An Essential Reading Strategy

What is a strategy? A strategy is a technique, method or way of figuring something out. In order to learn how to read students must be taught

Skip, hop, jump, and purrfect your reading skills!
I get the gist!

strategies that will help them succeed. I have attached a bookmark with 7 reading strategies that you can use with your child when they are learning how to read. Today I am focusing on one of the most essential strategies that will help students succeed.

Skip the word and read the rest of the sentence or paragraph! This strategy is (1) easy to teach, (2) simple to use and is (3) very effective.  It is also one of the most overlooked strategies when teaching children how to read.

Why isn’t this reading strategy used more often? This strategy is not used enough by students or teachers because many individuals think they must read every word in order to (1) read with proficiency and to (2) understand what they are reading. Nothing could be further from the truth!

The most important thing to remember, if you are a parent teaching your child to read is to ask yourself, “Does my child understand what he/she is reading?”   As a student, the most important thing to ask is, “Do I understand what I am reading?” There are two phrases that are commonly used when people don’t know all the details, but they do understand the main idea.

When people say, “I get the gist.” that means they understand the general idea of what you are saying.  Another common way of saying this is, “I get the big picture.” In other words, you may not know all the specific details, but you understand the general or main idea.

When you get the gist of what you are reading you realize it is not necessary to know every single word! You are also activating higher order thinking skills by making inferences.  This is a very easy skill to teach your child.

For example, what if you read the following sentence, “On Saoirse’s birthday she is going to eat chicken parmigiana.

Even if you don’t know the last word or the last two words, you get the gist of what you are reading. You know that Saoirse is going to eat something she enjoys on her birthday. You also might not be able to read the name “Saoirse” correctly, but you get the gist. You know it is the name of someone. You also know Saoirse is a girl because the word “she” is used in the sentence.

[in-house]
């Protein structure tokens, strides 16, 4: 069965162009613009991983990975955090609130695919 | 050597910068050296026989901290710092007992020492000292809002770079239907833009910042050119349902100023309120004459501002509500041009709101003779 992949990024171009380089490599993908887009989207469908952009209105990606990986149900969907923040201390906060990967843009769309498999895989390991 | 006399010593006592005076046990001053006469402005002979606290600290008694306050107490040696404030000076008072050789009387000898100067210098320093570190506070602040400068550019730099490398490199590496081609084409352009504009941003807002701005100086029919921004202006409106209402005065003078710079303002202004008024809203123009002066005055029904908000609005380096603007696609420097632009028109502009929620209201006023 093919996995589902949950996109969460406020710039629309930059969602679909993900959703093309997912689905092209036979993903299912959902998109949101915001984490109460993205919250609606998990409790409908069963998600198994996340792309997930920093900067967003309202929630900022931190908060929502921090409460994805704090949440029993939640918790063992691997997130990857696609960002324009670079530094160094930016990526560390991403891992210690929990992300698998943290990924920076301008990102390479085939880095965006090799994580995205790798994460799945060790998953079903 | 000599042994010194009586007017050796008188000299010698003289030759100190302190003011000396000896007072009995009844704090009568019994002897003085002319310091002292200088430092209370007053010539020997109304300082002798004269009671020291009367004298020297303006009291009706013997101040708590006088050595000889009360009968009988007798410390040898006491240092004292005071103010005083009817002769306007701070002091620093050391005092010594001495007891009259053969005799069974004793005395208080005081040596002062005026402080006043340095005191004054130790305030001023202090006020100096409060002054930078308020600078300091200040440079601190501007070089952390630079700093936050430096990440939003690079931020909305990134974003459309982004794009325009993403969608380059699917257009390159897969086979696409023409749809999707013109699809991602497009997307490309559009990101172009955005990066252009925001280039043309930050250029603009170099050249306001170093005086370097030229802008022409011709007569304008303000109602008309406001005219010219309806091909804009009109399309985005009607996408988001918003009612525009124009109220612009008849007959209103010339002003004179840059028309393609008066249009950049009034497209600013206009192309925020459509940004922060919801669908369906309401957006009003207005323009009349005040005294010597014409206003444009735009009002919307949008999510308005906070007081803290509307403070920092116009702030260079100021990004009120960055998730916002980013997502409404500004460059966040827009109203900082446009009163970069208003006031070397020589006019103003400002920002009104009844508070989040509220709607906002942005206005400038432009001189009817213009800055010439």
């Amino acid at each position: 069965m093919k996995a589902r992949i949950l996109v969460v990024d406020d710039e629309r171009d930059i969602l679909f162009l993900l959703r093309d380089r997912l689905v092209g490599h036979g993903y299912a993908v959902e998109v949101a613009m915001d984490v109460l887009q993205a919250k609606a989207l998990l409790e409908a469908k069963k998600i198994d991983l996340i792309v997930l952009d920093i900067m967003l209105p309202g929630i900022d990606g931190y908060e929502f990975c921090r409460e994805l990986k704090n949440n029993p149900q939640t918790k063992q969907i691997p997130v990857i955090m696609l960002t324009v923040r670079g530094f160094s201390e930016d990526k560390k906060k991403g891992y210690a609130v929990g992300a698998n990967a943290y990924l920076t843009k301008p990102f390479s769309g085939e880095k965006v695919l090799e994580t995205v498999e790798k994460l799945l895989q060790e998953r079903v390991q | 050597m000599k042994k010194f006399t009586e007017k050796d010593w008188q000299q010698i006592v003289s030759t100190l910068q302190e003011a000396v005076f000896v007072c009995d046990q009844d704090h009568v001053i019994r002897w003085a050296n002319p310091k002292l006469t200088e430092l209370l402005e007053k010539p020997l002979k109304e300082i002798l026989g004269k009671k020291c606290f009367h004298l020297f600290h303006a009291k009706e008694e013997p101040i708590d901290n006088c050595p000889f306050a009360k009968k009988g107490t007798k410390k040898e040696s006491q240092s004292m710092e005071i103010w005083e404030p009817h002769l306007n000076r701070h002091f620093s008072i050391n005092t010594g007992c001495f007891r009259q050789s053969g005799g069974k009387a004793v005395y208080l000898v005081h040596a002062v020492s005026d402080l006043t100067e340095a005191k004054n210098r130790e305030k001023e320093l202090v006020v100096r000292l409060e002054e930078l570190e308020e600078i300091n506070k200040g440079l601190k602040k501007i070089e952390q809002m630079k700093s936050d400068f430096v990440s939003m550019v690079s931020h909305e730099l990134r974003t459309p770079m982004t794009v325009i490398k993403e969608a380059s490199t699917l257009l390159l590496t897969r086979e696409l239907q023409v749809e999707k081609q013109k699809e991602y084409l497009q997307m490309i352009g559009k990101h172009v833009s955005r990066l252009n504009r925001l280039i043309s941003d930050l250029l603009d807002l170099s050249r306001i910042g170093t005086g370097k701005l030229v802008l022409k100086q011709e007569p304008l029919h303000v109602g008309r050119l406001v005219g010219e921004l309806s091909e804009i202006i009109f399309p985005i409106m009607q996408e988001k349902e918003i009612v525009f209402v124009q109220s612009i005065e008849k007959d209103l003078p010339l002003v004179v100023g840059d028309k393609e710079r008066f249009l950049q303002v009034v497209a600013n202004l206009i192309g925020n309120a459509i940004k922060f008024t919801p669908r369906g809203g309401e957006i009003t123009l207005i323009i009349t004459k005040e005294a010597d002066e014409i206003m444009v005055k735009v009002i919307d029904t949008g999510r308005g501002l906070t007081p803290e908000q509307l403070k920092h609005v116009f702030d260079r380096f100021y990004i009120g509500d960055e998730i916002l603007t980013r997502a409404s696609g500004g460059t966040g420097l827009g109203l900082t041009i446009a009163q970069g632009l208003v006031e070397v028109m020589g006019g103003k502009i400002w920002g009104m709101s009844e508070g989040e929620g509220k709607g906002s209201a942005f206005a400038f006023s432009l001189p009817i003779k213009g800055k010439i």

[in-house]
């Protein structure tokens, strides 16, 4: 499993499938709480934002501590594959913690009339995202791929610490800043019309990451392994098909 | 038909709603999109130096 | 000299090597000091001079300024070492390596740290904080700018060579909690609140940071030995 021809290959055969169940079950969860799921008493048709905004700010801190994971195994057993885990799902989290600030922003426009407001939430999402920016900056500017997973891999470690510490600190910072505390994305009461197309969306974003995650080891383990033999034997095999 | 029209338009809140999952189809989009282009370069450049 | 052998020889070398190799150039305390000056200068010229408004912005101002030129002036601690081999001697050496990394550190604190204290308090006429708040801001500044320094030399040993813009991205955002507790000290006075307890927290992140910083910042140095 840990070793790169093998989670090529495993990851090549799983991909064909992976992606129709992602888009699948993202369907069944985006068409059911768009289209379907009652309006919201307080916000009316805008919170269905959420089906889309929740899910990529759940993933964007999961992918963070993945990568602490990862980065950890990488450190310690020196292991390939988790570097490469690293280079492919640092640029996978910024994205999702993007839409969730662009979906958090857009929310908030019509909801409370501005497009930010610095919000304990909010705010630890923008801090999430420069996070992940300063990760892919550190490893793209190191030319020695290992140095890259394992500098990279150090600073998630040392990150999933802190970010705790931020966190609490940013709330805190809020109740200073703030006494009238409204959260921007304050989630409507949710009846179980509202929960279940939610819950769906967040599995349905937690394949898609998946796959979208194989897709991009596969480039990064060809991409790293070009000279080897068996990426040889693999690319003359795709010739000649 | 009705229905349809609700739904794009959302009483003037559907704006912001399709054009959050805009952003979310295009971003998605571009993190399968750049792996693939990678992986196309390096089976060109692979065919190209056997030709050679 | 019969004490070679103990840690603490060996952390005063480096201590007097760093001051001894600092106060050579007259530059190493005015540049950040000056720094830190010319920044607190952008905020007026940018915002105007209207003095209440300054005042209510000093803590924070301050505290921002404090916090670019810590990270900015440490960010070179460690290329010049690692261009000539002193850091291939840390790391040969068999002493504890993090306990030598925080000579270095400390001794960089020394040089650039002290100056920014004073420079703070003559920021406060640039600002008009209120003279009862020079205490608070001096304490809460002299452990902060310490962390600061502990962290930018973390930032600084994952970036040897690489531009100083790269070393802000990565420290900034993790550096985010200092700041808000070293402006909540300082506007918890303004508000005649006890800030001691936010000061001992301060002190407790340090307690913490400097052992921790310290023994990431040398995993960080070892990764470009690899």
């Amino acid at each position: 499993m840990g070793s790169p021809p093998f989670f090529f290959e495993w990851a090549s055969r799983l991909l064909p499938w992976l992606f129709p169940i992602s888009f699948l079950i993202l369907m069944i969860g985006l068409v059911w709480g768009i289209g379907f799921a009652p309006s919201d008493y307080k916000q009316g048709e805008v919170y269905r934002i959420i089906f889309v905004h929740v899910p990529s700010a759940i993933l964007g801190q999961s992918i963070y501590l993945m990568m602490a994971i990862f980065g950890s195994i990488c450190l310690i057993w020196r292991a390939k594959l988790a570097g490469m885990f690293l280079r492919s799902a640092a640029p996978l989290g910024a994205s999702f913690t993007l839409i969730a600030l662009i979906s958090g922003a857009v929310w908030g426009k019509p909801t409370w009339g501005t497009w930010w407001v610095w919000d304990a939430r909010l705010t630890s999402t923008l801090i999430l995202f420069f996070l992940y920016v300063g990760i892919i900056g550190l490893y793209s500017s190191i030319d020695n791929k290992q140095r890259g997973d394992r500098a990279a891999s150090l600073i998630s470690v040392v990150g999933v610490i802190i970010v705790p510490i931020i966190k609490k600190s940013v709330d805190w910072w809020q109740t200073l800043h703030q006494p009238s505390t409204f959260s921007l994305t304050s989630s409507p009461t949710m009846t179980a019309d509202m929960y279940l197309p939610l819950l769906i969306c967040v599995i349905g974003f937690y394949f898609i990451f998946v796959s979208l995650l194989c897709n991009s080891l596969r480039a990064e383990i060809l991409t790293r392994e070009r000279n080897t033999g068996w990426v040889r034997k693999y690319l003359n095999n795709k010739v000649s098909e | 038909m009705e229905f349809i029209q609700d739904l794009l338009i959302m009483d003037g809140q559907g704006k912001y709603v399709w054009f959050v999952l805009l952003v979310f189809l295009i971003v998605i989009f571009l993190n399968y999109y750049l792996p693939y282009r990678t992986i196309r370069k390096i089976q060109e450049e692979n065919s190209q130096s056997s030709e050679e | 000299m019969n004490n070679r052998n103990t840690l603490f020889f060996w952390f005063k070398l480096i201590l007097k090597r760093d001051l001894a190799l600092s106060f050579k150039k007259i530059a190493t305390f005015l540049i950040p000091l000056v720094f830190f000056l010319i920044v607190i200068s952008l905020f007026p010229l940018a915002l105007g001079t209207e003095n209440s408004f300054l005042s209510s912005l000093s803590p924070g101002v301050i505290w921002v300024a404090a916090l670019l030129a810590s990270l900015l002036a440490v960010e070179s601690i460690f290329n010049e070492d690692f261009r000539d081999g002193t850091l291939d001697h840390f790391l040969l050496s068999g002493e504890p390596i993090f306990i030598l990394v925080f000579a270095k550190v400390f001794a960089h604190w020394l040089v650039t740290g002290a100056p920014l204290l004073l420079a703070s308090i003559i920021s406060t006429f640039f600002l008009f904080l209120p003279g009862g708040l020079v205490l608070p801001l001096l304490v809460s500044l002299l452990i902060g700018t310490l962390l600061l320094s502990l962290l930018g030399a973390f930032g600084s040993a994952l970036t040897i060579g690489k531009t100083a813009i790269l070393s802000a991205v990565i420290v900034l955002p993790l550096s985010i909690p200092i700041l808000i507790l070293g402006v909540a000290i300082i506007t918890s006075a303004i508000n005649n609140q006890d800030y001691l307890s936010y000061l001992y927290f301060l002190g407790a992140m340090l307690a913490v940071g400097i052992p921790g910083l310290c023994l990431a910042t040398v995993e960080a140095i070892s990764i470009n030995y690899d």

A domino effect is created simply by skipping words, and this “effect” helps you to understand what you are reading.  You are (1) skipping words (2) using context clues and (3) making inferences, using higher order thinking skills (4) to understand what you are reading.

Skipping words requires students to use “context clues.” A context clue is a word, phrase or picture that helps readers get the gist of what they are reading. Think of context clues as the pieces of a jigsaw puzzle. For example, when you see that all the blue pieces are in the bottom right hand corner, you can make an inference about where most of the blue puzzle pieces might fit. The same applies to reading.

This simple strategy, of skipping a word or phrase activates higher order thinking skills because students are making inferences in order to understand what they are reading. It is also helping them to become more independent, readers. The more students read independently, the greater their reading ability becomes. Many factors help create proficient readers, and this strategy is a necessary piece of the puzzle that will help students succeed.

 

Important Words and Phrases

Strategy– A technique, method or way of figuring something out.

Higher Order Thinking Skills—(a) Helps students make connections and learn new information. (b) Easily activated by asking how and why questions.

I get the gist. – I understand the main idea.

I get the big picture. I understand the main idea.

Inference—A guess — Involves using higher order thinking skills.

Context Clues—Using the information you have around a word, phrase or picture to understand what you are reading.

When you use context clues you are making inferences and using higher order thinking skills.

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